Members put a premium on AMA advocacy
In a previous column I referred to the first national member survey of members by the AMA. The survey was completed recently and the initial results are in. As with most surveys the results are instructive.
Not surprisingly, members look to the AMA for representation on policy issues. This was followed by workplace relations representation and advice.
The top items nominated for AMA advocacy were ethics and professionalism, followed by doctors’ fees. This view has been reflected in the emails and letters received by the secretariat following the speech given by the President, Associate Professor Brian Owler, to the National Press Club on 23 July, in which he laid out the AMA’s position on a range of matters – not just those arising from the recent Federal Budget, but also reflecting the changing environment within which doctors are working.
When asked how they would like to receive information from the AMA, members overwhelmingly identified email as the preferred communication. This result will provide a useful benchmark for future surveys as the AMA begins the task of improving the way it engages with its members and the medical profession. Over the coming months members will see an overhaul of the website, making it easier to find content and to navigate the site.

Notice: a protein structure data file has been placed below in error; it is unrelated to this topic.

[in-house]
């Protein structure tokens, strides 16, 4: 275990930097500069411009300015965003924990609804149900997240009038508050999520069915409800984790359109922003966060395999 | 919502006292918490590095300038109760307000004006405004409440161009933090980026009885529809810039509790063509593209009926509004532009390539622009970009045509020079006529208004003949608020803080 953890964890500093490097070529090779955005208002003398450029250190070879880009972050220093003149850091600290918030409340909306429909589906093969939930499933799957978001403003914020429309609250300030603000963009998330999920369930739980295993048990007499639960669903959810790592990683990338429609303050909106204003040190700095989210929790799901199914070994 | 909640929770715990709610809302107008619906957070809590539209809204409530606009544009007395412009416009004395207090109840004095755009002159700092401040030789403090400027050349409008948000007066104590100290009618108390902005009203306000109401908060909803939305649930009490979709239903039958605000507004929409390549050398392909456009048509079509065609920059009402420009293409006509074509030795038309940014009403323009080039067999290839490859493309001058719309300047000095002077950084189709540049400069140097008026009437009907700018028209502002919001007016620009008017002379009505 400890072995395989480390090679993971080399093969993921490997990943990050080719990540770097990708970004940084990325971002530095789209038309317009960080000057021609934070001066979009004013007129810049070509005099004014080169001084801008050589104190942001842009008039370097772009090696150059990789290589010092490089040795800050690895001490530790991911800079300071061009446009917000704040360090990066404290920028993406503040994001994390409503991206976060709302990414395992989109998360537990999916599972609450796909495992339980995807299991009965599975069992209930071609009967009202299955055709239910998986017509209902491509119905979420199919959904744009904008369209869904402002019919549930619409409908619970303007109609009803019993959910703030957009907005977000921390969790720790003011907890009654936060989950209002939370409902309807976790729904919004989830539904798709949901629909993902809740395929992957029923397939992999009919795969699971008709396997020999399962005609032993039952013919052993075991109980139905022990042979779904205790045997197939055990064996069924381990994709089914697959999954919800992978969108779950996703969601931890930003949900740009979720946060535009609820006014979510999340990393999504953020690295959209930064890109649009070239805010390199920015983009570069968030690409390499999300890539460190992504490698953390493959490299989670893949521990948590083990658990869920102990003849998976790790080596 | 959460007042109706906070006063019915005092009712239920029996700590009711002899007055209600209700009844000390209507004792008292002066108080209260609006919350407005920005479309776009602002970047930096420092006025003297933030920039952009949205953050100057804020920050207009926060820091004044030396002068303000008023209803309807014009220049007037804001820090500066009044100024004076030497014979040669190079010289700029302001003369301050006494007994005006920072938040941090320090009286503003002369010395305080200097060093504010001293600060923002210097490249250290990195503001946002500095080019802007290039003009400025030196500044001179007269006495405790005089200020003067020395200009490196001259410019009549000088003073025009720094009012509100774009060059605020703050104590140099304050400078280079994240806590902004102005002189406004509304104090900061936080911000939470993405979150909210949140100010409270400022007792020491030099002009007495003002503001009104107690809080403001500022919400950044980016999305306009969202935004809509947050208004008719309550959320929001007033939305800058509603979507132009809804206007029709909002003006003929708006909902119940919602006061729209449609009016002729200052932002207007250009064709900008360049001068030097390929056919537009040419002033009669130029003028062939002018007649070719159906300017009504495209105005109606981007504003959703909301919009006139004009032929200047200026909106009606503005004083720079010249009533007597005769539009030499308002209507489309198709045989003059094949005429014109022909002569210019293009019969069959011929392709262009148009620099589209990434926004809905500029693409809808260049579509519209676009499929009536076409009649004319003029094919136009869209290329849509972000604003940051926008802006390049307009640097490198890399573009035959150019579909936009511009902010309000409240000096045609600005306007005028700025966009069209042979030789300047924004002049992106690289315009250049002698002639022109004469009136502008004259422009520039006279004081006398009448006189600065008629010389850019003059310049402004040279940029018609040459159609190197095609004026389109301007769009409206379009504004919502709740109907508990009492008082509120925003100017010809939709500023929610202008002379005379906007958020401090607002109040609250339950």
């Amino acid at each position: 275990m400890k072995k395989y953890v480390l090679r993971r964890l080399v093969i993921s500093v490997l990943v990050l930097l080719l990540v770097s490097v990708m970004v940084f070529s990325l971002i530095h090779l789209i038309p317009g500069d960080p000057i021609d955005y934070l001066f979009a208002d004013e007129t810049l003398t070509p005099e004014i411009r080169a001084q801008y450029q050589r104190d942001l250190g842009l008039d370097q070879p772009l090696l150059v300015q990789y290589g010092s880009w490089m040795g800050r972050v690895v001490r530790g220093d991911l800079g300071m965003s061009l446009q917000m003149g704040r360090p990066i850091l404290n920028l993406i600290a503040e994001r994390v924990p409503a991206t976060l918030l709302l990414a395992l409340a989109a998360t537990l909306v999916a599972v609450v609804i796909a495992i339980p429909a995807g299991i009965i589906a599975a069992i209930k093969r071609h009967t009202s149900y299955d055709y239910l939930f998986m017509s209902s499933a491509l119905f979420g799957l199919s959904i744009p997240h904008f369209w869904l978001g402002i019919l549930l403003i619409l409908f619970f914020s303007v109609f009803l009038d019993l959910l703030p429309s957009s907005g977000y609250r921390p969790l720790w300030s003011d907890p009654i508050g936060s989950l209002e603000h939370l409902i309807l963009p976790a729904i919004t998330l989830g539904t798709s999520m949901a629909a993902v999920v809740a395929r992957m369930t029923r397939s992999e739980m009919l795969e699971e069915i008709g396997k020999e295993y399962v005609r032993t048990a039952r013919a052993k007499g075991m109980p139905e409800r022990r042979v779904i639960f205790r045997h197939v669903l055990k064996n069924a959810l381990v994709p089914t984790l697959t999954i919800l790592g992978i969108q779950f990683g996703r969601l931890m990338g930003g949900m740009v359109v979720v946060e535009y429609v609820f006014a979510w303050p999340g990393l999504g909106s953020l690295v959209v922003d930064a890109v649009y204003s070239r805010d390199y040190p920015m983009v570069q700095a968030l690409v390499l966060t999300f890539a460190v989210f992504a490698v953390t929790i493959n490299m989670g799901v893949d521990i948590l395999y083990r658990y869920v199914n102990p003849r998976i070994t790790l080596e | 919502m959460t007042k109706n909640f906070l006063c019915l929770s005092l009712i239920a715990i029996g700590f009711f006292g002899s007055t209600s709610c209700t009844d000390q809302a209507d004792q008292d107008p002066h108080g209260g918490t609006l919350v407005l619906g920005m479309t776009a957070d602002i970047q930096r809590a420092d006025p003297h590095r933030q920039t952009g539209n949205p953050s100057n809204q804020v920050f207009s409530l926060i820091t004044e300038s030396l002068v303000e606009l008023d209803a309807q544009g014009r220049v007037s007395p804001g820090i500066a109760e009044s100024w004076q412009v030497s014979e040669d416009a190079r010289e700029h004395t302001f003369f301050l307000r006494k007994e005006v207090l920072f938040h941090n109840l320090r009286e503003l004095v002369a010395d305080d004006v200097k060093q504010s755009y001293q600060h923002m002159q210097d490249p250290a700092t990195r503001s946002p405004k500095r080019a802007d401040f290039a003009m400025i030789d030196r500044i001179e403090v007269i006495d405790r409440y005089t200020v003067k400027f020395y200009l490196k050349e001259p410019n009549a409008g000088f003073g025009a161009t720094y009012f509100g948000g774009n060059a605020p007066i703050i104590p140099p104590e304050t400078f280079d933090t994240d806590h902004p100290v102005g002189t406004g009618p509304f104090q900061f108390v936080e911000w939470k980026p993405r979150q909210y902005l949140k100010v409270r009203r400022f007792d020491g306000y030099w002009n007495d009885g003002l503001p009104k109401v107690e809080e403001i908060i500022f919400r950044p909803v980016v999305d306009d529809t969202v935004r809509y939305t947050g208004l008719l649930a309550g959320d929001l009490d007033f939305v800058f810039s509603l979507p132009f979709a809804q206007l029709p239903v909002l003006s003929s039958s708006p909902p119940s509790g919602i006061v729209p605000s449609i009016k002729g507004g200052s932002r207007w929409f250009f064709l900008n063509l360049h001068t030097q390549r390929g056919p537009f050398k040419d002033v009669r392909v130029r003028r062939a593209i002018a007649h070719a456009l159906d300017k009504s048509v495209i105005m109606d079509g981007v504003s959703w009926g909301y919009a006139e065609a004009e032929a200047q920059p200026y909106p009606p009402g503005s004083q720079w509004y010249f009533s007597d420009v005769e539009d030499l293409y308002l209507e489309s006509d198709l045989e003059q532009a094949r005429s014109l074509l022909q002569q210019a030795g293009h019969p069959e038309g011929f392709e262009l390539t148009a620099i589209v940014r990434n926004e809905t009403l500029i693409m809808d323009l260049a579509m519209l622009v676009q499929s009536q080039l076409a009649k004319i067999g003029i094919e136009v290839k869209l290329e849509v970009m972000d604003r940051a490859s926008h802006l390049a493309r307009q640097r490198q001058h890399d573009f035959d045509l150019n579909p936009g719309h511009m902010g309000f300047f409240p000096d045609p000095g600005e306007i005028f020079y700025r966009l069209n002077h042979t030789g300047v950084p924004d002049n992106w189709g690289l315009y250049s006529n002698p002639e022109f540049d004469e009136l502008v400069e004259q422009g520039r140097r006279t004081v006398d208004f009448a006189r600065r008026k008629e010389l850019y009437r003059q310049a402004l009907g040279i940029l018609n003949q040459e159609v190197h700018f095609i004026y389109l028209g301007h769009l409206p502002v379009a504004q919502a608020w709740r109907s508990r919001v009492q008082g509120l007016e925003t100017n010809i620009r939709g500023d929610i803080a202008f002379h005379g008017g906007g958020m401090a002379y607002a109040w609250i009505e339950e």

After a soft launch at the AMA National Conference in May, promotion will begin shortly of a new web portal – doctorportal – which is available to all registered practitioners. doctorportal is designed to aggregate a suite of tools, resources, products, services and information for medical professionals. Doctors have to register to enter the site to ensure that they are authenticated as a doctor. The platform content will develop over time as more tools and resources are added.
The Board of the AMA meets this week for the first time in its new structure. At the end of August the Board will have a planning meeting to set the strategies for the company. Ensuring that the AMA remains relevant to its members and evolves with the profession are key objectives.
Late in August, the Federal Council will meet for the first time in its new role focusing on medico-politics. The meeting will provide the Council with the opportunity to consider its structure and operations for the future. It has the opportunity to develop more flexible ways of working on policy and political issues, with working groups drawing on the experience and interests of a wider group of members, where appropriate.
Federal Council will have the opportunity to engage in the proactive development of policies on issues relevant to members and their interests.
So often, the medico-political agenda is driven by the need to respond to current political events – as has been the case with the need for a well-articulated response to the Budget.